During assembly you need to center the jet at the top end so the needle will enter in concentric manner without dragging on the bore of the jet. It may be possible to do this with a little hit and miss fiddling according to Section D.12 of the shop manual. But it is much easier with the proper tool. The SU carburetor tool kit contains a jet centering pin. This is a small round button with a thin shaft on top and bottom. Being creative you might make your own guide pin. Top end of the guide pin has to be the same diameter as the shank of the needle. Bottom end of the guide pin needs to be 0.090-0.089" diameter to fit closely inside the jet.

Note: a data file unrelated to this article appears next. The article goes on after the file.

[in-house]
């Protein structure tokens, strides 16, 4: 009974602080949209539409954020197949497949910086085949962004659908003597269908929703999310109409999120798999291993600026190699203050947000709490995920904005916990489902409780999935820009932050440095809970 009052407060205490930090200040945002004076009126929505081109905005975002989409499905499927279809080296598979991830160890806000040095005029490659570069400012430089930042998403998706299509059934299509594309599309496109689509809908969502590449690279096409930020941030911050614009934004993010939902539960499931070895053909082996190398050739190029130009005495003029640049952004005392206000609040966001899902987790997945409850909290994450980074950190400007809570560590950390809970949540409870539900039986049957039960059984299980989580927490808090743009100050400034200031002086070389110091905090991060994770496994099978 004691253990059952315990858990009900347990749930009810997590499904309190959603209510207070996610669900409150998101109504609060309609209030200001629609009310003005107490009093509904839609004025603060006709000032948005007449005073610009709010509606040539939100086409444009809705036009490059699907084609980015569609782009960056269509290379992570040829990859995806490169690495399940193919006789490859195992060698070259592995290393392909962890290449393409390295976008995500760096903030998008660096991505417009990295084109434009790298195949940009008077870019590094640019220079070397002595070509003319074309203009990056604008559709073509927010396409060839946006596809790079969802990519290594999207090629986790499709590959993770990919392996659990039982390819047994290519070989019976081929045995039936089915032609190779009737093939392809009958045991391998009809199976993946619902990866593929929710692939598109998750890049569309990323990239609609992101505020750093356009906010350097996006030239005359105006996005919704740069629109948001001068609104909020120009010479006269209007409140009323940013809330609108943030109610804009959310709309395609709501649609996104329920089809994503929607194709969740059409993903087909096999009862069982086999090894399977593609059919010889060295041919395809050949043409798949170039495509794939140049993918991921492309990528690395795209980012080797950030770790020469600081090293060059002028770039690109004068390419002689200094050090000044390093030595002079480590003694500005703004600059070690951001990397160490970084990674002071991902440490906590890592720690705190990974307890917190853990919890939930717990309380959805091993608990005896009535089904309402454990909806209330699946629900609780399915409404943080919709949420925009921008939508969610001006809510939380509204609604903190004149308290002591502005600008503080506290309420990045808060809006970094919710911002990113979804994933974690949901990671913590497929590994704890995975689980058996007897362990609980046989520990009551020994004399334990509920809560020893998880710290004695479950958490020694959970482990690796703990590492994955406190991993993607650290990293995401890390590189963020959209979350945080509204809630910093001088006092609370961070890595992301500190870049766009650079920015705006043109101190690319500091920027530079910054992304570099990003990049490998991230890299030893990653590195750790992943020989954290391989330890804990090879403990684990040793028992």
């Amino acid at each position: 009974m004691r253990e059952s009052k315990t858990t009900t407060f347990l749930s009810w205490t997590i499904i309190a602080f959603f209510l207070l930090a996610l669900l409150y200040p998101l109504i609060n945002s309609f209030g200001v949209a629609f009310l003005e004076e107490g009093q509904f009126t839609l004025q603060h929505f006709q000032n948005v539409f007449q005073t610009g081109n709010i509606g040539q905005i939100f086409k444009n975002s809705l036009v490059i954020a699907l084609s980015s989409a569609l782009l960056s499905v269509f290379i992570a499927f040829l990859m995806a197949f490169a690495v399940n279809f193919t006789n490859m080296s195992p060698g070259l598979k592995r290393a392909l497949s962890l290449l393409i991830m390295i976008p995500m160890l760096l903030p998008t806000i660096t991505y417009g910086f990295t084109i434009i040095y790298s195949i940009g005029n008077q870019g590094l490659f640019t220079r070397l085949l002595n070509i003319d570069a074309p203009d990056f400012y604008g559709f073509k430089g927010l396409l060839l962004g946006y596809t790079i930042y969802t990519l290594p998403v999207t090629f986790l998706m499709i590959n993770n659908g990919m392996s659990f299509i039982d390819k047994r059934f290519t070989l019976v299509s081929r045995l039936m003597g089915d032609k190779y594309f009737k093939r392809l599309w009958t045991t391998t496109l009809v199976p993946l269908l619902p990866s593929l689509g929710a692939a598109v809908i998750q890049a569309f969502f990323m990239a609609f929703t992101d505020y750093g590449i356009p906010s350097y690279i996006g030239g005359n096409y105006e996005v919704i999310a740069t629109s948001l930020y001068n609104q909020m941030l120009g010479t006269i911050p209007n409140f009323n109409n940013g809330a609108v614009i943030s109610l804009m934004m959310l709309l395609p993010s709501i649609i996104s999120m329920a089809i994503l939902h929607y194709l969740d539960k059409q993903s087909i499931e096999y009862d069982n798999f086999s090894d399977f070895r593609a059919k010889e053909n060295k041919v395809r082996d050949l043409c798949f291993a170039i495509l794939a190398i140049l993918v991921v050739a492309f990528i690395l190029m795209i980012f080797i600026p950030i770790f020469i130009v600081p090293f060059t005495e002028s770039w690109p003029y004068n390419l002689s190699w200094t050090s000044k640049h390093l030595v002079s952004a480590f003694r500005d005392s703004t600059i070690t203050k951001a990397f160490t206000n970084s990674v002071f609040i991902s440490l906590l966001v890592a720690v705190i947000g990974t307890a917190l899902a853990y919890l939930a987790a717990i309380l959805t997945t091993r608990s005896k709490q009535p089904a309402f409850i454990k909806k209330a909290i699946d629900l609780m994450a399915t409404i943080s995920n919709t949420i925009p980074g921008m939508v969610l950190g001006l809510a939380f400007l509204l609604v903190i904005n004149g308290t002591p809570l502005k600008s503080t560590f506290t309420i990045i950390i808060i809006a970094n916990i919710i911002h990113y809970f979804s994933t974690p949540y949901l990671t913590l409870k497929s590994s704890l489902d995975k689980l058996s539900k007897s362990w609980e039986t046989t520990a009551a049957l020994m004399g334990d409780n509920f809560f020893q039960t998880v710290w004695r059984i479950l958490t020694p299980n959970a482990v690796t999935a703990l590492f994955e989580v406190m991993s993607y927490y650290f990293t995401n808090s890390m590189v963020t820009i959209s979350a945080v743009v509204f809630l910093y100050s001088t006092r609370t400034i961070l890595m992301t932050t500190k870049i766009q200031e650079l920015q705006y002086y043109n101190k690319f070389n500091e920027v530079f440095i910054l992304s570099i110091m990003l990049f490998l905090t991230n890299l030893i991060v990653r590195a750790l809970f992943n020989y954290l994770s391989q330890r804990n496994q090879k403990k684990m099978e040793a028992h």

Remove the needle from the air float, and install this centering button in its place. Assemble the air float and top cover in normal position, and the centering button will provide a guide to center the jet. Starting with the jet screw loose, press the air float down and press the jet up to engage the jet onto the guide pin. When the jet and pin are engaged, tighten the jet screw at the bottom to secure the jet bearing assembly in the centered position. Then remove the centering tool and replace the needle with shoulder on the needle flush with the bottom of the air float.
If it leaks after reassembly with old seals, you would need to install new seals. New jet seals should be soaked in oil before assembly. The jet has to be free enough to slide upward to rest with only the force of the tension spring on the end of the choke arm. Slide the jet up/down a number of times to free it up if necessary.